The state of the city is fake, the state of the state is harrowing, state of the art cameras are watching you steal flowers and state Dems seek an altered state.
Published: March 17, 2011
Before we could ask if cops really used to hide in trees, O'Grady was already onto the next subject, talking about how the always-recording IRIS cameras could address MetroWest's recent problems with … flower theft. He confirmed that yes, the cameras could zoom, quite extensively, and when we wondered aloud if that zoom could replicate the detail of a human face just as our eyes could, he replied: "Just about."
We excused ourselves to mop up our techno-gasm, only to bump into Sergeant Barbara Jones, OPD's public information officer, who had just gotten the program displaying the IRIS live feeds installed on her laptop: "I sit at my desk," she says, and "I can see if there's someone lying on the street." Amazing.
Apparently, the Democrats in the Florida Legislature are so exasperated at their impotence that they're ready to light up a joint - House Joint Resolution 1407, that is, sponsored by freshman Democratic legislator Jeff Clemens. The resolution aims to put the decriminalization of medical marijuana to the test of a constitutional amendment in 2012, which would require 60 percent of the electorate to vote for it.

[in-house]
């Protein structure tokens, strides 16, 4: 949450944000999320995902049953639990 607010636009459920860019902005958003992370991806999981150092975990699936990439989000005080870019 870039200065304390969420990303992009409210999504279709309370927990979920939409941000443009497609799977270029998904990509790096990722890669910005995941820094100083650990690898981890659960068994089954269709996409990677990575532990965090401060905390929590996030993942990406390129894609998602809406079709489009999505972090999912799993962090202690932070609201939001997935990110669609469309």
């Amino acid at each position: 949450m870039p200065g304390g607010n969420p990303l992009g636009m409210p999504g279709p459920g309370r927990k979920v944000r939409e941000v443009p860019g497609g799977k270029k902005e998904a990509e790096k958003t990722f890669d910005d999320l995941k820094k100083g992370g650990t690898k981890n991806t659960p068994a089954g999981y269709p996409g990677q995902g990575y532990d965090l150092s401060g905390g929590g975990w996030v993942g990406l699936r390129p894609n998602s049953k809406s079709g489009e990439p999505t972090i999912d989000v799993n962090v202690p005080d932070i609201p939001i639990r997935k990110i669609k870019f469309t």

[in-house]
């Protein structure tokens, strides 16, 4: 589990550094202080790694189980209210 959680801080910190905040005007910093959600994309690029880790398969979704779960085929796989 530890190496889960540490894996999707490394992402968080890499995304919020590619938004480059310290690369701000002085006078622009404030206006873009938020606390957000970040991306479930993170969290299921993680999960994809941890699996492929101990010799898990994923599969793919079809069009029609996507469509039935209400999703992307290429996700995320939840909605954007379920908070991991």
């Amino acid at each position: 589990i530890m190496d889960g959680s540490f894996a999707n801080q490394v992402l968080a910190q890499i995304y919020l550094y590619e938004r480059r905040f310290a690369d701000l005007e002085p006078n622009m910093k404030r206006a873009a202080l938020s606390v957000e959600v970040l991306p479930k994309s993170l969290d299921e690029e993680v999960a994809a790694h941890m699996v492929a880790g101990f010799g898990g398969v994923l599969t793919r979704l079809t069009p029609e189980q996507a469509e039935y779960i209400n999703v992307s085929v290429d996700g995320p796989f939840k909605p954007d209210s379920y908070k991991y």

If the resolution doesn't pass, which is almost assuredly the case, the amendment would need 676,811 voter signatures to get onto the ballot, which the folks at People United for Medical Marijuana (PUFMM) have been working on - to limited success, as we first reported last November. Currently, the group has only 26,455 signed petitions, and PUFMM spokesperson Kim Russell would rather not deal with the bullshit of collecting signatures. "[Clemens is] just bypassing the process - which saves us a whole lot of work," she says.
But, again, the bill doesn't stand a chance, so what Russell is left with, as usual, is the vague optimism of someday: "This is just a stepping stone," Russell says. "What it's going to do is start a conversation."
Here's to a very long conversation. Here's to altered states.
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